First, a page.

The Evolution of HIV

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Keith A. Crandall
JHU Press, Apr 26, 1999 - Medical - 504 pages
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The HIV epidemic has spawned a scientific effort unprecedented in the history of infectious disease research. This effort has merged aspects of clinical research, basic molecular biology, immunology, cell biology, epidemiology, and mathematical biology in ways that have not been seen before. In The Evolution of HIV Keith A. Crandall brings together researchers from these disciplines to present perspectives on both the molecular biology and molecular evolution of HIV.

The book is organized into three sections: "Introduction to HIV" explores the fundamentals of the virus's molecular biology and its global diversity. "Molecular Methods for Studying HIV Diversity" looks at such topics as HIV phylogenetics, modeling the molecular evolution of HIV sequences, the use of phylogenetic inference to test an HIV transmission hypothesis, and coalescent approaches to HIV population genetics. The third section,"Case Studies of HIV Evolution" examines the levels of diversity within and among host individuals, the phylogenetics of known transmission histories, and HIV evolution and disease progression via longitudinal studies.

The book will be of interest to researchers and clinicians working on HIV, as well as scientists studying molecular evolution, population genetics, and evolutionary biology. Contributors are John M. Coffin, Keith A. Crandall, Joseph Felsenstein, Walter M. Fitch, Brian Foley, Esther Guzman, Paul H. Harvey, David M. Hillis, Edward C. Holmes, Marcia L. Kalish, Bette T. M. Korber, Julia Krushkal, Carla L. Kuiken, Gerald H. Learn, Thomas Leitner, Wen-Hsiung Li, Francine E. McCutchan, Spencer V. Muse, Oliver G. Pylons, Allen G. Rodrigo, Raj Shankarappa, Richard W. Steketee, Alan R. Templeton, Donald M. Thea, Raphael P. Viscidi, Steven M. Wolinsky.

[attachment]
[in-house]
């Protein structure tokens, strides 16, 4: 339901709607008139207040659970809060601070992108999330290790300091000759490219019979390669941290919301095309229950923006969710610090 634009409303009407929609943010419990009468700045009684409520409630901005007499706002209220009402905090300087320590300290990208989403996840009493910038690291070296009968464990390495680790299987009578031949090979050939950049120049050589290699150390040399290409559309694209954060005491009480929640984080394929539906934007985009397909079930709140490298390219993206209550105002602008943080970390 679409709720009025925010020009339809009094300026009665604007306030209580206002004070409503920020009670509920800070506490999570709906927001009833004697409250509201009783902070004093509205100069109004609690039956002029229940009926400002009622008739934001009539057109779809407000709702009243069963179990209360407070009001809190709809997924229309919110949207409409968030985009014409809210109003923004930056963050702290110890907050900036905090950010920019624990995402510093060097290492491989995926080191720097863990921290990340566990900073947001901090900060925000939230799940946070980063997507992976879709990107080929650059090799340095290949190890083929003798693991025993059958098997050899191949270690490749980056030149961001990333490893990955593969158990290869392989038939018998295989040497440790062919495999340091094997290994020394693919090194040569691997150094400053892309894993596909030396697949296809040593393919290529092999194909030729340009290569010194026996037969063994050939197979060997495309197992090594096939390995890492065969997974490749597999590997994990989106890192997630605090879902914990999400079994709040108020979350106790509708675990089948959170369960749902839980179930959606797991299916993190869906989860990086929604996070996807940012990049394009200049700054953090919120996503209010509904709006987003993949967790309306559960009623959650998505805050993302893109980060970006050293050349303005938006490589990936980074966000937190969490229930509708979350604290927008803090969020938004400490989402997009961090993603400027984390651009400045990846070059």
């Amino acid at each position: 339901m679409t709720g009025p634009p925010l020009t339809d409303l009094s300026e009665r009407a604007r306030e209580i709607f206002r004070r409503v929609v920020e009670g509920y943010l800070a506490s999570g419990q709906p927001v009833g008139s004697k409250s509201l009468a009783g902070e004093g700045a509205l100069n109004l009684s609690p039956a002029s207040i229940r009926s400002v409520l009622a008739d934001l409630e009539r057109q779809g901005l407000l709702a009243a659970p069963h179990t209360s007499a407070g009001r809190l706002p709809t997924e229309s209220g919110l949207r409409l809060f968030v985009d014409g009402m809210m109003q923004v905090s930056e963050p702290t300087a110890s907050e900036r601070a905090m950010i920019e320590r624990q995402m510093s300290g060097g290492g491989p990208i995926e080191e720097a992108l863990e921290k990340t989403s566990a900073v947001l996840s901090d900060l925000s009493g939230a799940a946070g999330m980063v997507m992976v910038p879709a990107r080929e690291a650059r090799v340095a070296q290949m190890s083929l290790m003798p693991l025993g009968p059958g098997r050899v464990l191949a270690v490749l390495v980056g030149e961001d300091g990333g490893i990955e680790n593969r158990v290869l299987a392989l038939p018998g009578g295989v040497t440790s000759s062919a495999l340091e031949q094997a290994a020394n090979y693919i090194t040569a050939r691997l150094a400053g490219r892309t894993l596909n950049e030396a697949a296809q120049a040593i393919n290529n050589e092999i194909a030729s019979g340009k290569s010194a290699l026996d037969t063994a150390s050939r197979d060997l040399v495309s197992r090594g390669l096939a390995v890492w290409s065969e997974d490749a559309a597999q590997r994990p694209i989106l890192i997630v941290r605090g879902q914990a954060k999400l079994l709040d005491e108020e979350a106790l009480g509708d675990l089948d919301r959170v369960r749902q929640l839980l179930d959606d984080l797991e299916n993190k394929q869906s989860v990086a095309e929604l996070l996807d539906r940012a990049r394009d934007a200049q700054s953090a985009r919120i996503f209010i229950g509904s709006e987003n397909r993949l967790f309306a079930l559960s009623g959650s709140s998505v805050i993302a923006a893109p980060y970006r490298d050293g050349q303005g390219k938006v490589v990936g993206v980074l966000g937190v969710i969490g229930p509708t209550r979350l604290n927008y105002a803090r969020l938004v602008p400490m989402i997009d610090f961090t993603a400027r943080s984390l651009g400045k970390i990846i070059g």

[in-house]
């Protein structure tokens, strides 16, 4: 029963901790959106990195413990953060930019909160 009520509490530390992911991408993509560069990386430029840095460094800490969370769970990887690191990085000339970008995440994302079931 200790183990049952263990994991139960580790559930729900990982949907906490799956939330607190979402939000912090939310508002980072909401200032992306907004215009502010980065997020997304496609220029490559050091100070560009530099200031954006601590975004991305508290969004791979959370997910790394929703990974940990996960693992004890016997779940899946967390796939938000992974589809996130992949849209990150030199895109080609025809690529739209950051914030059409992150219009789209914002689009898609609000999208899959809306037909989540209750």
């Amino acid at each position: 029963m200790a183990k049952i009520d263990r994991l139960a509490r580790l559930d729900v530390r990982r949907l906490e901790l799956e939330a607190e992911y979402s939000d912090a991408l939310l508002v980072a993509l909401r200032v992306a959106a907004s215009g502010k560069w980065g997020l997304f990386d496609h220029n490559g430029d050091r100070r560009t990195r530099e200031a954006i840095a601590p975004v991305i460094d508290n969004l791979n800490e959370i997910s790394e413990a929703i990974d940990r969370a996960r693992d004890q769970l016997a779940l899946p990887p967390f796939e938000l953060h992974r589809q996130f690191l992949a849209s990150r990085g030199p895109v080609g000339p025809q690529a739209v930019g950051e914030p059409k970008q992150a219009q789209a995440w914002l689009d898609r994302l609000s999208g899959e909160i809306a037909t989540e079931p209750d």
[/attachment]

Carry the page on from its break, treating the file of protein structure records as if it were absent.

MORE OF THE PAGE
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This is great information as an HIV learning source. A very useful online reading tool for public health epidemiology scholar practitioners. ~ Pattye FNP

Contents

Global Diversity in HIV
41
Brian Foley
42
Jackson Foundation for the Advancement of Military
76
Molecular Methods for Studying HIV Diversity
103
Modeling the Molecular Evolution of
122
Los Alamos NM 87545
151
Statistical Approaches to Detecting
153
The Molecular Population Dynamics of HIV1
177
Coalescent Approaches to HIV Population
233
Levels of Diversity within and among Host
275
The Phylogenetics of Known Transmission
315
HIV Evolution and Disease Progression
346
Perinatal HIV Infection
390
Determinants of HIV1 Protein Evolution
432
Health Sciences Center K443
443
Theoretical Biology and Biophysics
462

Department of Zoology
204
Department of Zoology
206
Use of Phylogenetic Inference to Test an
208
Evolution of HIV1 Resistance to Antiviral
469
Index
491
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Page 484 - Treatment with lamivudine, zidovudine, or both in HIV-positive patients with 200 to 500 CD4+ cells per cubic millimeter. N. Engl. J. Med.
Page 484 - Finzi D, Hermankova M, Pierson T, Carruth LM, Buck C, Chaisson RE, Quinn TC, Chadwick K, Margolick J, Brookmeyer R, Gallant J, Markowitz M, Ho DD, Richman DD, Siliciano RF (1997) Identification of a reservoir for HIV-1 in patients on highly active antiretroviral therapy.

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About the author (1999)

Keith A. Crandall is assistant professor of zoology at Brigham Young University.

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